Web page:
According to some embodiments, the method of modulating a communication signal includes converting singly or doubly periodic shift sequences from m-sequences using a trace map and discrete logarithm to obtain families of shift sequences with correlation 2. These families also include a “parent” sequence with correlation 1. Most of these shift sequences are new, and can also be used as new frequency hopping codes, or in our constructions, where columns or rows are substituted by suitable binary sequences to produce CDMA codes. Special cases of this method include the small Kasami set and the No-Kumar set. Because these sets originate from an m-sequence, they have a normalized complexity which asymptotes to zero, even if their m-sequence columns are substituted by Legendre sequences. This is in contrast to the other sequences constructed by our method, which do not originate from m-sequences.

According to some embodiments, where the shift sequence is obtained from an m-sequence, and the substitution column is a ternary or other non-binary pseudo-noise sequence, a new long pseudo-noise sequence obtained by CRT from the array results.

In some embodiments, the family of sequences produced by using the shift sequence to construct arrays which are then unfolded using CRT has a linear complexity greater than 45% of the sequence length, regardless of the sequence length.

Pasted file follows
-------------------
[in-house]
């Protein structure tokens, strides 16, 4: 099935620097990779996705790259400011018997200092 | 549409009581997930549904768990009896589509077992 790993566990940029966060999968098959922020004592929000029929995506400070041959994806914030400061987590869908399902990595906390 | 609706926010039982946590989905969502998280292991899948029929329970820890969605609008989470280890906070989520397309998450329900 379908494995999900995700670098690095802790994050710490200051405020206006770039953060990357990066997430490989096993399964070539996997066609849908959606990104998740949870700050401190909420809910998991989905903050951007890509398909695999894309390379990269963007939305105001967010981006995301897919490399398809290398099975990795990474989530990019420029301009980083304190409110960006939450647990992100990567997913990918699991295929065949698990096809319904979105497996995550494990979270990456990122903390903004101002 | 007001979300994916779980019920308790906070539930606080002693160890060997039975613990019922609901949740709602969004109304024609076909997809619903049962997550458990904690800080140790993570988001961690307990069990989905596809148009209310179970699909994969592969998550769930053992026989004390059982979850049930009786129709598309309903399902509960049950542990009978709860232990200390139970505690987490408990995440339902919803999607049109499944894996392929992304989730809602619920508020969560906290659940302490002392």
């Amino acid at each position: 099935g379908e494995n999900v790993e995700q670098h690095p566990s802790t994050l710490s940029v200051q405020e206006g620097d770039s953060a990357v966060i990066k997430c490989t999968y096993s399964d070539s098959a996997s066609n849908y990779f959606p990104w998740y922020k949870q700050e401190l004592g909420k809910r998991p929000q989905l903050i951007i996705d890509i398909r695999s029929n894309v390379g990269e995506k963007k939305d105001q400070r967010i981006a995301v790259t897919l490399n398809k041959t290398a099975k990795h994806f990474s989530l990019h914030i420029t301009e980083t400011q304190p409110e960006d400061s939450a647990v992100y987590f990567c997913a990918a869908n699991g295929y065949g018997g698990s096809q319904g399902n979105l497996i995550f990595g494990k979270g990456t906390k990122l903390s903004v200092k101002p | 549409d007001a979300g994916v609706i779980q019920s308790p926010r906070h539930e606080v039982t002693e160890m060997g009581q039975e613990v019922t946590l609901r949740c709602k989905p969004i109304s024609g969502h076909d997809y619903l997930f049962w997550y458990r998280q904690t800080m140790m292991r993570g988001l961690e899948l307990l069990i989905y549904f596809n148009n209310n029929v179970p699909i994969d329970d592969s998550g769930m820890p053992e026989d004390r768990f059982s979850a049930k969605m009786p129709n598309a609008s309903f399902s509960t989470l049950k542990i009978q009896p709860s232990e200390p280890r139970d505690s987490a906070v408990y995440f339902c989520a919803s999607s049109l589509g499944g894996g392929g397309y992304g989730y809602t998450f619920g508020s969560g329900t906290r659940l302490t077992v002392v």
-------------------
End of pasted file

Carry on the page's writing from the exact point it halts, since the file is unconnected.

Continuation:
Also, it is possible to construct new shift sequences and frequency hopping patterns from known CDMA constructions. In their paper “Families of sequences and arrays with good periodic correlation properties, IEE PROCEEDINGS-E, Vol. 138, No. 4, JULY 1991” D. H. Green and S. K. Amarasinghe present known Kasami sequences and their derivatives, the No-Kumar sequences written in array format. FIG. 12 reproduces such a set of arrays from their paper. It is apparent that all these arrays contain cyclic shifts of an m-sequence and constant columns. The sequence of shifts, treating constant columns as blanks has auto and cross-correlation bounded by 2 for the small Kasami and No-Kumar arrays. Therefore, the sequence of shifts obtained from such arrays can be used as a shift sequence for some of the constructions of the present invention, and the columns can be substituted by suitable pseudo-noise sequences, such as Legendre or Hall, yielding new arrays with identical correlation properties, and sometimes with much higher linear complexity and therefore immunity to attack. Additionally, sometimes, the arrays can be unfolded into sequences and refolded in a different format, leading to still more such arrays.

Alternatively, the shift sequences can be used in their own right as new frequency hopping patterns, time hopping patterns or Optical Orthogonal Codes.